Content by Mary P. Campbell
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Reviews Written by
Mary P. Campbell "math geek" (Flushing, NY USA)
3.0 out of 5 stars
The Mystery of the Missing Words, Feb. 25 2003
Most of the "proofs" in this book will be of more
use and interest to math teachers -- how many
people want to see 10 different diagrams showing
trigonometric identities? Still, much is of great
use to teachers; the standard textbooks are often
redundant in their figures and thus bore students
in their predictability. As well, students are in
need of stretching their mathematical intuitions
and understanding -- when all right triangles are
shown with the legs parallel to the pages' sides,
when all variables are either x or y, people think
that math is a matter of grinding through standard
procedures. PROOFS WITHOUT WORDS II links
subjects that are usually treated disparately:
geometry is connected to combinatorics (a fancy
name for counting), calculus, and linear algebra.
Many of the most technical figures are accompanied
by equations and words explaining the use. The
back cover blurb does admit that many of the
proofs aren't actually wordless, but I'm sure no
one will sue them for false advertising -- these
problems would be difficult to interpret
However, the math enthusiast will be most rewarded
by the figures with the least amount of words, for
they provide mini-mysteries to be solved. The
book starts with six different figures proving the
Pythagorean Theorem -- and only one has any kind
of "language" on it (a few variables and their
products). These examples' author range from a
10th century Arab mathematician, a 3rd century
Chinese mathematician, and Leonardo da Vinci to
current contributors to the journals from the
Mathematical Association of America. A few of
these proofs are easier to interpret, as they
involve cutting up squares into various pieces and
rearranging them (but how to prove these
various pieces are congruent?), one uses similar
triangles, and the da Vinci one still has me in a
fog. The Arabic proof was very elegant and
involves a tiling pattern that looks like it would
work well on a modern kitchen floor. The most
elegant of all the proofs in the book is the one
on the front cover: a geometric series represented
by stacked equilateral triangles, fitting inside a
larger triangle. The combinatorics proofs are
also very elegant ways to visualize special sums
None of these figures would be considered proofs
by most people because one needs to have various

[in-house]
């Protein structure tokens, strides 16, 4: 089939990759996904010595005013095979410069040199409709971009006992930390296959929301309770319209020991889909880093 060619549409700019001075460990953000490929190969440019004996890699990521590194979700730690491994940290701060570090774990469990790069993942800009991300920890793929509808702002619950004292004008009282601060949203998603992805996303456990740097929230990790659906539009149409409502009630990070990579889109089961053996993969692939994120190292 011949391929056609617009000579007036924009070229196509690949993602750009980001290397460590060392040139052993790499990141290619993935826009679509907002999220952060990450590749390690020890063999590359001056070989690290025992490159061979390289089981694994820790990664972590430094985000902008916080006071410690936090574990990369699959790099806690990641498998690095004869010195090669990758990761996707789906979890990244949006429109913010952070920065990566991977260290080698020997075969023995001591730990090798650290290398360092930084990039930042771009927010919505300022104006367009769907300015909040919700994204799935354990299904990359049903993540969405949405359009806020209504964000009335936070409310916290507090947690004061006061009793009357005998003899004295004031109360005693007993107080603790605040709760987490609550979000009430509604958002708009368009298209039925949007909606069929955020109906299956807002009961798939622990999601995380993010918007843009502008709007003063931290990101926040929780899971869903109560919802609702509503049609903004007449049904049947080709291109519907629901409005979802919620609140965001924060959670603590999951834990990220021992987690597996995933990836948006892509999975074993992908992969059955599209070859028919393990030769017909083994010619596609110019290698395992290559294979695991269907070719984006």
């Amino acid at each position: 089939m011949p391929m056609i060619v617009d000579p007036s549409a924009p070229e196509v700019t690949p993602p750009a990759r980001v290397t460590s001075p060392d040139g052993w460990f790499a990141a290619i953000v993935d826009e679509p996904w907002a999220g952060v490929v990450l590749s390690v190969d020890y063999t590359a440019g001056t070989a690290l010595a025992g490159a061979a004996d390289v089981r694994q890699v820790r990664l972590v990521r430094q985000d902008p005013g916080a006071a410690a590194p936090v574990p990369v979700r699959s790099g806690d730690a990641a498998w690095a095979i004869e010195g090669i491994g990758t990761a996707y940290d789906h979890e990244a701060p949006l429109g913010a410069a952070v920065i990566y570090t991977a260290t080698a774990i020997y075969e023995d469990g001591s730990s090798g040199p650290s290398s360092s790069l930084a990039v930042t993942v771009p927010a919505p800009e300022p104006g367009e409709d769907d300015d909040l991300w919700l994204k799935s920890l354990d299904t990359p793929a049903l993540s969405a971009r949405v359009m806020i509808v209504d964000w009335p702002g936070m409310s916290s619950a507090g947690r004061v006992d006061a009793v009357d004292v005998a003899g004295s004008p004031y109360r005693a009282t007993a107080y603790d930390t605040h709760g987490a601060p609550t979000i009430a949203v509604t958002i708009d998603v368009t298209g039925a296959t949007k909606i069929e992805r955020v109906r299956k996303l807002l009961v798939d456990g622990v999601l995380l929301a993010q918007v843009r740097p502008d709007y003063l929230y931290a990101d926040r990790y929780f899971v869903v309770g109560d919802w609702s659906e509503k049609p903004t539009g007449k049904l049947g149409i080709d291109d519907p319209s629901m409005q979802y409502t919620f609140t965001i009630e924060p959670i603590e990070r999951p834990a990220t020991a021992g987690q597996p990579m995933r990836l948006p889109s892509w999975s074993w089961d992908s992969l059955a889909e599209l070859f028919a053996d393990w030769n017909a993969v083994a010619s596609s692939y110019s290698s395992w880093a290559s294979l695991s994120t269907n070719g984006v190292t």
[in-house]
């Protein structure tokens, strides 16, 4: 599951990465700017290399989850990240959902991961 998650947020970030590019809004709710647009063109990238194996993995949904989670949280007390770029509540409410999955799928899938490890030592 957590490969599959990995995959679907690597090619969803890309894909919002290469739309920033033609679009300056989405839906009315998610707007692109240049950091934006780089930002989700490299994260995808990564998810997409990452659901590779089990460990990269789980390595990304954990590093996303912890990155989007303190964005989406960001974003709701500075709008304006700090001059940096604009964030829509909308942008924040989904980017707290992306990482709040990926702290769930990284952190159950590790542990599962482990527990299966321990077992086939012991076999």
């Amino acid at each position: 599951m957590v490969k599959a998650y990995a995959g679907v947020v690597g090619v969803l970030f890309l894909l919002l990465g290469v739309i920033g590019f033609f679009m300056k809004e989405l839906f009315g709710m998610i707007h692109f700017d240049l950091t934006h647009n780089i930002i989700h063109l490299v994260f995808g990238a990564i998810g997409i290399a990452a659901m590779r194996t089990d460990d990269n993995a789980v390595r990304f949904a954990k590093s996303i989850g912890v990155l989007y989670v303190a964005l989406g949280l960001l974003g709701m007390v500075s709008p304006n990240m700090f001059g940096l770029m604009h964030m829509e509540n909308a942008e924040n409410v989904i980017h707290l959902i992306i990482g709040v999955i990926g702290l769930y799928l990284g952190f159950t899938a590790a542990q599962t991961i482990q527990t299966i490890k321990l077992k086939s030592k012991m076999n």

parts explained; however, all crucial parts of the
proofs are in the figures. As the editor writes,
what makes these proofs good is that they show
=why= a statement is true. Many
mathematicians discover new theorems by playing
around with figures representing already known
objects -- some of these figures can show how
certain relations were discovered. Unfortunately,
we are usually shown a cleaned-up, perfectly
deductive version of theorems in school, making it
difficult for us to make the leap to new
mathematical discoveries and understandings. The
figures in this book make for a good course of
mental calisthenics, and they provide inspiration
to one to find one's own visualizations.
I recommend this book for high school and college
math teachers, particularly those who teach
trigonometry, calculus, and discrete math. If you
know a student gifted in math, this book is
appropriate for any student who is familiar with
some basic geometry (Pythagorean Theorem, area of
triangles and rectangles, similar triangles); they
will be able to figure out a few of the counting
and geometry proofs, and will grow into the other
figures in time. For the intelligent child who
enjoys math, this provides an extra challenge, and
as they learn the math various proofs refer to,
the pieces will fall into place.
5.0 out of 5 stars
A Crystal Bead, Aug. 27 2001
In honor of the 20th anniversary, I put up a review I wrote 11 years
ago, for a school assignment:
When I am feeling that life is pointless
or unwondrous, I read Douglas Hofstadter's =Godel, Escher, Bach=; time
and time again, this book leaves me in awe over the interconnectedness
of several "unrelated" subjects, over order arising from
apparent chaos. This book made me regain my faith in and admiration of
the beauty of math, art, music, and the universe -- the beauty that is
almost never shown in a class or revealed in a "scholarly"
work; after reading it, the isolation of those subjects from the rest
of the conceptual world seems simply ludicrous. Each time in reading I
am challenged to discover more connections, more self-references, more
meaning in the several subjects presented. In short, reading this book
is like a religious experience for me -- I love it.
"The Buddhist allegory of 'Indra's Net' tells of an endless net
of threads throughout the universe...At every crossing of threads is
an individual and every individual is a crystal bead. The great light
of 'Absolute Being' illuminates and penetrates every crystal bead;
moreover, every crystal bead reflects not only the light from every
other crystal in the net -- but also every reflection of every
reflection throughout the universe."
Hofstadter's book is the
perfect example of one of those crystal beads; Hofstadter portrays (or
"reflects") several subjects in his work, e.g., formal
systems, Zen, moplecular biology, the art of fugues and canons, model
of the brain, various geometries, number theory, Holism
vs. Reductionism, and much more, and then shows the
"reflections" of the subjects in one another -- truly a